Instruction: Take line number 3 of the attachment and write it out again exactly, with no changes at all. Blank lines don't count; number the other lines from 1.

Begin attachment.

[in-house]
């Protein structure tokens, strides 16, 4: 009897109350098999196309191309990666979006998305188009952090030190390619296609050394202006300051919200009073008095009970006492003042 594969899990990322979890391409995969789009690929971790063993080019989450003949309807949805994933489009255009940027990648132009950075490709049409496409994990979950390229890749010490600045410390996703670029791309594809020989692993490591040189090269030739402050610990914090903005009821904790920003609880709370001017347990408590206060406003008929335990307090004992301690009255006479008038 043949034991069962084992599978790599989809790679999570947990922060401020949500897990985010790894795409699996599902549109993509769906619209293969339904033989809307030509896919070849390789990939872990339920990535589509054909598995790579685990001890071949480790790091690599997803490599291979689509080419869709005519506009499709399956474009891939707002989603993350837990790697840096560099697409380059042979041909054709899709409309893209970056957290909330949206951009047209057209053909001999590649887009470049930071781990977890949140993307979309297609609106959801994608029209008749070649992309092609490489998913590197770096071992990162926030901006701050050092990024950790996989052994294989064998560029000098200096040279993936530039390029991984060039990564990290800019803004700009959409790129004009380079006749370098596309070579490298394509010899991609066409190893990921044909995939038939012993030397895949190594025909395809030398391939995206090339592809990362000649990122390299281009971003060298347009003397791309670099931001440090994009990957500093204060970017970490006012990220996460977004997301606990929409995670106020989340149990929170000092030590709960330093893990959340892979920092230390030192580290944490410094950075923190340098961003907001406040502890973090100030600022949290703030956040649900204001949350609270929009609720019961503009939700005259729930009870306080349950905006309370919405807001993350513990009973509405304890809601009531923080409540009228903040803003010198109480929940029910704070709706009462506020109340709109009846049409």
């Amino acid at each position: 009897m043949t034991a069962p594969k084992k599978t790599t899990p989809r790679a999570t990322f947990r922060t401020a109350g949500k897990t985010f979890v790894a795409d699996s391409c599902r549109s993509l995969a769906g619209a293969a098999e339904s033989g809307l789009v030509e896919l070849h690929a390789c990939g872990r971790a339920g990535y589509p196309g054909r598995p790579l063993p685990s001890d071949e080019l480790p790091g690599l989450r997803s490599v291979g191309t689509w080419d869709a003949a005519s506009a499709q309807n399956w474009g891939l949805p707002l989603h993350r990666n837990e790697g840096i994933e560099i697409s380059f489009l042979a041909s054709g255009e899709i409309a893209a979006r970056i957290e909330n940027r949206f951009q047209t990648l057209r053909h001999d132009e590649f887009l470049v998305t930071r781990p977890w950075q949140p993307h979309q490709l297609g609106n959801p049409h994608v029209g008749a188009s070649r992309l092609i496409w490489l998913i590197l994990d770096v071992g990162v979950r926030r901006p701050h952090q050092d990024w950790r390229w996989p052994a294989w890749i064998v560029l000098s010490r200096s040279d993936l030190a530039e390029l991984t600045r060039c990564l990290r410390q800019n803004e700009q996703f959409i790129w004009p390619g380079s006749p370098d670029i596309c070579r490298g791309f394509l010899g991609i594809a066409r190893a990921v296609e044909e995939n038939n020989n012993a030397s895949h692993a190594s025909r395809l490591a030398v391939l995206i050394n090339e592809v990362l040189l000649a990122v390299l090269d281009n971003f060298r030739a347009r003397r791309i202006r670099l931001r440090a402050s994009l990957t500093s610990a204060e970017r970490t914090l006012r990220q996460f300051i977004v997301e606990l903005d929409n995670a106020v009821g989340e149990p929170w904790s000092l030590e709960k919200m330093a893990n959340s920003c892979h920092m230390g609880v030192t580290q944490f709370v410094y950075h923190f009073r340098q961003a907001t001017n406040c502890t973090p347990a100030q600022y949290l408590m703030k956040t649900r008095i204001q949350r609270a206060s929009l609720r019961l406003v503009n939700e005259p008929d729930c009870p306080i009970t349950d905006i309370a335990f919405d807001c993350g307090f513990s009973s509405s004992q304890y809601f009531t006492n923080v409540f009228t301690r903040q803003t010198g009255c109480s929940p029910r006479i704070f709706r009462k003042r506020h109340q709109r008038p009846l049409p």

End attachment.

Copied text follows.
């Amino acid at each position: 009897m043949t034991a069962p594969k084992k599978t790599t899990p989809r790679a999570t990322f947990r922060t401020a109350g949500k897990t985010f979890v790894a795409d699996s391409c599902r549109s993509l995969a769906g619209a293969a098999e339904s033989g809307l789009v030509e896919l070849h690929a390789c990939g872990r971790a339920g990535y589509p196309g054909r598995p790579l063993p685990s001890d071949e080019l480790p790091g690599l989450r997803s490599v291979g191309t689509w080419d869709a003949a005519s506009a499709q309807n399956w474009g891939l949805p707002l989603h993350r990666n837990e790697g840096i994933e560099i697409s380059f489009l042979a041909s054709g255009e899709i409309a893209a979006r970056i957290e909330n940027r949206f951009q047209t990648l057209r053909h001999d132009e590649f887009l470049v998305t930071r781990p977890w950075q949140p993307h979309q490709l297609g609106n959801p049409h994608v029209g008749a188009s070649r992309l092609i496409w490489l998913i590197l994990d770096v071992g990162v979950r926030r901006p701050h952090q050092d990024w950790r390229w996989p052994a294989w890749i064998v560029l000098s010490r200096s040279d993936l030190a530039e390029l991984t600045r060039c990564l990290r410390q800019n803004e700009q996703f959409i790129w004009p390619g380079s006749p370098d670029i596309c070579r490298g791309f394509l010899g991609i594809a066409r190893a990921v296609e044909e995939n038939n020989n012993a030397s895949h692993a190594s025909r395809l490591a030398v391939l995206i050394n090339e592809v990362l040189l000649a990122v390299l090269d281009n971003f060298r030739a347009r003397r791309i202006r670099l931001r440090a402050s994009l990957t500093s610990a204060e970017r970490t914090l006012r990220q996460f300051i977004v997301e606990l903005d929409n995670a106020v009821g989340e149990p929170w904790s000092l030590e709960k919200m330093a893990n959340s920003c892979h920092m230390g609880v030192t580290q944490f709370v410094y950075h923190f009073r340098q961003a907001t001017n406040c502890t973090p347990a100030q600022y949290l408590m703030k956040t649900r008095i204001q949350r609270a206060s929009l609720r019961l406003v503009n939700e005259p008929d729930c009870p306080i009970t349950d905006i309370a335990f919405d807001c993350g307090f513990s009973s509405s004992q304890y809601f009531t006492n923080v409540f009228t301690r903040q803003t010198g009255c109480s929940p029910r006479i704070f709706r009462k003042r506020h109340q709109r008038p009846l049409p």